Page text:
Keeping the love for history alive

Benedict Freeburn, history teacher at St Mary Magdalene CE School, explains the positive impact great CPD can have on teachers’ passion for their subject.

After giving explanations of how William the Conqueror won the Battle of Hastings to a multitude of classes, does your passion for teaching shine as brightly as it did the day you first walked into the classroom?

The best teachers are highly skilled at ensuring true love for their subject endures, regardless of how many years they have been teaching it. But schools have an important part to play in nurturing this.

History beyond the classroom 

School trips are a great way to spark students’ imaginations and immerse them in the subjects they are learning.Benedict Freeburn, history teacher at St Mary Magdalene CE School

Our school is ideally located for this and as a history teacher, I’ve seen the positive impact of taking students on half-termly trips to exciting locations such as the Tower of London and Hampton Court Palace.

Giving students the chance to chat about the famous characters  from history  inside  the rooms they inhabited, or see the actual graffiti created by those imprisoned in the Tower for themselves, really helps to bring history to life.

But spending time outside of the classroom in these places can be hugely beneficial for teachers too, as I discovered recently when my colleagues and I attended a CPD event at the Tower of London.

Always learning

Having visited the Tower with our students at least eight times a year as part of the history curriculum, we were amazed at how much a CPD-focussed event enabled us to learn about the subject we love and the different ways of teaching it.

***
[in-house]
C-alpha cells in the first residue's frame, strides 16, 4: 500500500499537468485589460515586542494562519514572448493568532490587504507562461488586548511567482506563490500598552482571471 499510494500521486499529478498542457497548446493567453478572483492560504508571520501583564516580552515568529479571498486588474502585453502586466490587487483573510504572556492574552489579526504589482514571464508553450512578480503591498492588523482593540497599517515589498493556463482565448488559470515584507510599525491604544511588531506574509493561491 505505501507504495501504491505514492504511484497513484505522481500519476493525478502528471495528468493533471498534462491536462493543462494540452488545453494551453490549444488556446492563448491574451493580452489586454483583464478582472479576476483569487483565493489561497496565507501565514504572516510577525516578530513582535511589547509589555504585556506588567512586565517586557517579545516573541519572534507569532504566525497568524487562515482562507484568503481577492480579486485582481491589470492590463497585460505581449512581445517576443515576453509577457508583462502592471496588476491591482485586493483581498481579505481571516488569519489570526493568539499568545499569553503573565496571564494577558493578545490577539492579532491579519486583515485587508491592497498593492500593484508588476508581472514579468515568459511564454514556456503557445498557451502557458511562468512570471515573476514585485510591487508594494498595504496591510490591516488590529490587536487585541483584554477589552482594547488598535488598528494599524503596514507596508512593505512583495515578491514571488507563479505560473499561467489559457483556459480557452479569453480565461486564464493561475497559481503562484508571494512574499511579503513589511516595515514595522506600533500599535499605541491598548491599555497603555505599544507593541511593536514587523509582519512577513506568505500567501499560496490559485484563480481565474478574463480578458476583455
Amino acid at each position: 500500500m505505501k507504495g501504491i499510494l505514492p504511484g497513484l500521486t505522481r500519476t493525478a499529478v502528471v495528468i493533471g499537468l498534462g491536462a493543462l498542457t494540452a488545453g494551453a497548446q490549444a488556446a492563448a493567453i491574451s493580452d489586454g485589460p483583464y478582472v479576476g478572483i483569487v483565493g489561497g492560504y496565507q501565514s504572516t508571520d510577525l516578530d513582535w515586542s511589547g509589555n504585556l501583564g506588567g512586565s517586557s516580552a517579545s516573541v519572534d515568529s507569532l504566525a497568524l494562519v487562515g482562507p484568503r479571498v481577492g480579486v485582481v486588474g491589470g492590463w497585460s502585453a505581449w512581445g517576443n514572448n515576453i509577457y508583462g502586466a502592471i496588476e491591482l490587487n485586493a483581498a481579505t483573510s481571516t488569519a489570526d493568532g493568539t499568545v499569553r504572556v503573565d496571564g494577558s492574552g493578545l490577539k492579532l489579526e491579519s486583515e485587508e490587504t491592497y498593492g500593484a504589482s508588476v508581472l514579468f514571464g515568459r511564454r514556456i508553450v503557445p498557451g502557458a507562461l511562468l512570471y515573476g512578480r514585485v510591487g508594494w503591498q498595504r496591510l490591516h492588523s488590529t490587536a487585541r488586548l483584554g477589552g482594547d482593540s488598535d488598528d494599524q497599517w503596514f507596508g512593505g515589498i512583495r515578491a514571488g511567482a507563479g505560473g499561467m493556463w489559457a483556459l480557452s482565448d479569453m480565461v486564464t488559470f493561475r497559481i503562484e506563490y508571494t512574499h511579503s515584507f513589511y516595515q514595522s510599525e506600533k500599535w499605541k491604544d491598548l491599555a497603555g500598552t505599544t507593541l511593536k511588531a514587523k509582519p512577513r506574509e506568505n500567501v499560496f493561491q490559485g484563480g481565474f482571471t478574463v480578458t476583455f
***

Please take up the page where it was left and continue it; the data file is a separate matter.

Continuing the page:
One highlight of the event, which was run by Historic Royal Palaces, was being able to chat to a current GCSE examiner about the new numerical grading system. As a relatively new school, St Mary Magdalene is about to start teaching GCSEs for the very first time, so it was great to be able to ask questions and get a clearer understanding of what examiners look for in a grade 9 answer, and how this differs from the previous A* grade.

Taking a tour from a teacher’s perspective, rather than that of a student, helped to underline how our trips to the Tower can support teaching at Key Stage 3, as well as our GCSE units. We returned to school invigorated with new lesson ideas and a deeper understanding of the site’s history – it is quite amazing how many questions you have when you’re not monitoring thirty students.

The experience has changed our approach to teaching Key Stage 3 history. The Tower now plays a central role in developing students’ enquiry skills, featuring heavily in our Normans and Tudor schemes of work. The CPD event has also provided a strong introduction to the Elizabethans for Key Stage 4 too. 

Inspiring students

School trips are designed to an experience that motivates students to make good progress back in school.

CPD days away from the classroom are equally important for allowing teachers to delve deeper into their subjects and explore the most effective ways of teaching them.

With over 70% of students at St Mary Magdalene studying history GCSE, we believe that the passion our teachers have for history is shared by our students.

For more information, visit CPD for schools.

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